Morrison does not hand readers the story, but lets it unpeel.  Each character gets a chance a tell a bit of their tale in their own dialect, and only at the very end will we hear from Florens’ mother.  As in Beloved, the author moves backward and forward in time.  The theme in both novels (the unbelievable lengths a mother will do to spare her daughter) is the same, but A Mercy is slightly less harrowing.  Whereas the darkness in Beloved is unrelenting, A Mercy has moments of redemption.   Perhaps this is because A Mercy takes place in an earlier time.  America’s system of slavery was still in its infancy, and had not yet reached its brutal boiling point.       

The moral of A Mercy, though obvious, is stated in a succinct, rather unexpected manner by Florens’ mother.  At the end, we will learn how her tribe in Africa was invaded by another tribe.  Shockingly, her people were forced into slavery by other African blacks.  Those who survived the journey at sea were utterly stripped of their humanity in America.  Unforgettably, she says: “to be given dominion over another is a hard thing; to wrest dominion over another is a wrong thing; to give dominion of yourself to anther is a wicked thing.”   



Review of Toni Morrison's "A Mercy"

Review for The Gathering of the Tribes www.tribes.orgReviewer:  Patricia Spears Jones December 29, 2008

Author/Editor    :    Toni Morrison Title:            A Mercy Publisher:        Alfred A. Knopf, Publisher, New York Publication Date    November, 2008 ISBN            978-0-307-26423-7 Price:            $23.95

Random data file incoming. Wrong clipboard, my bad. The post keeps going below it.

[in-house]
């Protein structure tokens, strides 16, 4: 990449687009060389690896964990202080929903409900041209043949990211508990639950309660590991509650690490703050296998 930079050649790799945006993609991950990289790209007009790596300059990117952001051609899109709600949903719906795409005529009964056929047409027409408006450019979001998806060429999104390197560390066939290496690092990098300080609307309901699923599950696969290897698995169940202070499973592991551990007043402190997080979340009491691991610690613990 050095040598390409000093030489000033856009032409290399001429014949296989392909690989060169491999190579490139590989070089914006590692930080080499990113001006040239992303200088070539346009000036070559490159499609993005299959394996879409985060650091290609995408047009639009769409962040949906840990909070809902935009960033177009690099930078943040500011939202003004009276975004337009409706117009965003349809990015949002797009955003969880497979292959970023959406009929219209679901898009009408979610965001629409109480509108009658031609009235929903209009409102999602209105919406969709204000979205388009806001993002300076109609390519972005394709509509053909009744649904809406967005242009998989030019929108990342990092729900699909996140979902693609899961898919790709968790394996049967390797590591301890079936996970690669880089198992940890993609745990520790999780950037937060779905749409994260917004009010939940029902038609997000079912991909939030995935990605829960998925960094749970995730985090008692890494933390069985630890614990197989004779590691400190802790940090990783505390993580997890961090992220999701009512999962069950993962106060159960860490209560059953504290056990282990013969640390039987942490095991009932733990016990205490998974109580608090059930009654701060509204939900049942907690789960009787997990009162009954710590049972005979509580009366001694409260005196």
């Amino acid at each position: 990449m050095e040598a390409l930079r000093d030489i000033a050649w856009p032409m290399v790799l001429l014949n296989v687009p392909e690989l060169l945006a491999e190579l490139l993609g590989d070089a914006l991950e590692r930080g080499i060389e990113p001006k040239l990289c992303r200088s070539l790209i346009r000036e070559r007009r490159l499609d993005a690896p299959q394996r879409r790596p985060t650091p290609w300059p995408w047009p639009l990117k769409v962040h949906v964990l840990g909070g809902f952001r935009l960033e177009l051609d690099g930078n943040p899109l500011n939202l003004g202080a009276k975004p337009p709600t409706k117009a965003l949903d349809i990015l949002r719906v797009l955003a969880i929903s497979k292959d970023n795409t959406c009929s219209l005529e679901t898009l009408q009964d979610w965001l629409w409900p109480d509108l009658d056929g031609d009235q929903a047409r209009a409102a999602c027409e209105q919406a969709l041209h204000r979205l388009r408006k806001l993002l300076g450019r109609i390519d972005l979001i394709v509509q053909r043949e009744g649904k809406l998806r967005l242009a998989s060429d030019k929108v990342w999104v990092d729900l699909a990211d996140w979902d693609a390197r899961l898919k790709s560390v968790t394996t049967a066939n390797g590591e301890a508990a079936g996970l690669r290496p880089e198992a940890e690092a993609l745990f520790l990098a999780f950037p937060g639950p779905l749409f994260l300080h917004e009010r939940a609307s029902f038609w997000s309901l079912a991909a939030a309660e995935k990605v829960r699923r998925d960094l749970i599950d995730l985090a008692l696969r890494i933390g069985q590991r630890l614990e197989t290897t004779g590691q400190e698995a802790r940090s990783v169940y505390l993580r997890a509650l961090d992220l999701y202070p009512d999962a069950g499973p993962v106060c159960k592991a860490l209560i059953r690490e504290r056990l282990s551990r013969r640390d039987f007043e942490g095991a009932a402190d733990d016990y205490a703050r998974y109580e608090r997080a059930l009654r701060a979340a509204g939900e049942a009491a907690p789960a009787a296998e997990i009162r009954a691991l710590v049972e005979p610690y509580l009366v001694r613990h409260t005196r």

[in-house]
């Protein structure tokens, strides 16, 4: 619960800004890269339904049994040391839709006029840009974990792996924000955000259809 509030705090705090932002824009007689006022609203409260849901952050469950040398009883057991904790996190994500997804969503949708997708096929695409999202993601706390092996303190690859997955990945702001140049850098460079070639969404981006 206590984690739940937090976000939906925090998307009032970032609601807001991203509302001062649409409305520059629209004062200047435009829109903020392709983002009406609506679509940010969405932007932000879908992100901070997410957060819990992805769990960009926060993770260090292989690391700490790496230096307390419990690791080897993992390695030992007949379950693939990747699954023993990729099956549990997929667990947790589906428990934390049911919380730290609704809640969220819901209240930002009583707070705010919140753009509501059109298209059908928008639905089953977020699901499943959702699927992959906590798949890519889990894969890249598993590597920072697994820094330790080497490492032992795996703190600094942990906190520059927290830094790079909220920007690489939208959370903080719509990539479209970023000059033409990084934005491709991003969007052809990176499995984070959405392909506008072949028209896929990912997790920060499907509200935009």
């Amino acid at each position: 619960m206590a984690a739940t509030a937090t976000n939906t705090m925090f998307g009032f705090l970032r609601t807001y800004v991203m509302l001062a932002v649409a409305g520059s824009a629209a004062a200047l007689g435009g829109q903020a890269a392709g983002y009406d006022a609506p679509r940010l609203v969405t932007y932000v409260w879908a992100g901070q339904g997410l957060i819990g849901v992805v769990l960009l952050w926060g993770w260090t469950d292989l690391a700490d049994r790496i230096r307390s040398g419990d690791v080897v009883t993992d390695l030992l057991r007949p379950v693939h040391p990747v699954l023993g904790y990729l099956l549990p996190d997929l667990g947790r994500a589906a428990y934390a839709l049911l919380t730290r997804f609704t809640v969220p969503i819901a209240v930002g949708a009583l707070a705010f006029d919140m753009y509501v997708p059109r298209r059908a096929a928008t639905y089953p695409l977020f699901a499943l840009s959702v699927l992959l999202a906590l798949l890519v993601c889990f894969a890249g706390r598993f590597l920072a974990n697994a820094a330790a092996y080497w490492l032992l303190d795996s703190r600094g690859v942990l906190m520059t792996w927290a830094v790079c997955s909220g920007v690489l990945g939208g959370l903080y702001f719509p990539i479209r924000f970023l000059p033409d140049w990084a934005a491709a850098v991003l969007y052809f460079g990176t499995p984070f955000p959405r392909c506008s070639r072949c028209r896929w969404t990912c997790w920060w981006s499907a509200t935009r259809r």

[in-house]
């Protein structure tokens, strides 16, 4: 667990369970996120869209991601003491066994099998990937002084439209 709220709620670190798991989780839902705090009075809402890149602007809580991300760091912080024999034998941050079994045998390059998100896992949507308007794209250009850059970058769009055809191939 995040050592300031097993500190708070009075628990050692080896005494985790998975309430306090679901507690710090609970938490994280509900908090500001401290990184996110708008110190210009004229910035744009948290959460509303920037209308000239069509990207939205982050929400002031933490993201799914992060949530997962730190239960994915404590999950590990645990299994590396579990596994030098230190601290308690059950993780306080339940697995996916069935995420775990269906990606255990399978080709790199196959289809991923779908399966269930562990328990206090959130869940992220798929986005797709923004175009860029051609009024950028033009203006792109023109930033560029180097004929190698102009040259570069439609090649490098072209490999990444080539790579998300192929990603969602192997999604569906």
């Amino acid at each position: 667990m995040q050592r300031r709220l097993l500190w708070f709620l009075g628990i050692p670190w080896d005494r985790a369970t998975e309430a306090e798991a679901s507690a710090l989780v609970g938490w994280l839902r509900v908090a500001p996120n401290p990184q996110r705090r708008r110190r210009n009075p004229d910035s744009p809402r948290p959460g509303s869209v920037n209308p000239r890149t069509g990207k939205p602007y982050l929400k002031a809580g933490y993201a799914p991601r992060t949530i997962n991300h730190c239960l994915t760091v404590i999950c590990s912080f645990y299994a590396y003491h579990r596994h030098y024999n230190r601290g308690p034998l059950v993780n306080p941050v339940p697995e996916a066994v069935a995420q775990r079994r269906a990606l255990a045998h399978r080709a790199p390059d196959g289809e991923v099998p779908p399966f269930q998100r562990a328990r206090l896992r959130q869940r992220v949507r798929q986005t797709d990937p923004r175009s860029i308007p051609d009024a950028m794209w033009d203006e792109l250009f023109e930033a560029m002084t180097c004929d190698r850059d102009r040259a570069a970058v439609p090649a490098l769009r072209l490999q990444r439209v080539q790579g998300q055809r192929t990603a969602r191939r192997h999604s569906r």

A funny thing happened on the way to my reviewing A Mercy-about ten thousand other reviews all praising the work, some with restraint, and some lavishly have already been printed, blogged, audio taped.  I sort of had to step back and see if the commentary was about the book or the writer? Well, it seems a bit of both, so be it.  I agree that Toni Morrison is one our most important and impressive writers. She has a well-deserved Nobel Prize to show for her imagination, curiosity and craft.  Her characters, particularly the women, are complex, befuddled, brilliant, brutal, terrifying, sensual and moral.  There are types in her work, but no stereotypes.  She also understands the use of place, thematic construction, and moral import of those themes, which does not allow her novels to simply live in some rarefied arts for arts sakes space.  Toni Morrison is not interested in wasting her time on small ideas or issues, and yet there is a great deal of intimacy and intricate detail in her best work—some of the it, like the scenes in Beloved and even the opening to The Bluest Eye—are almost too brutal to bear.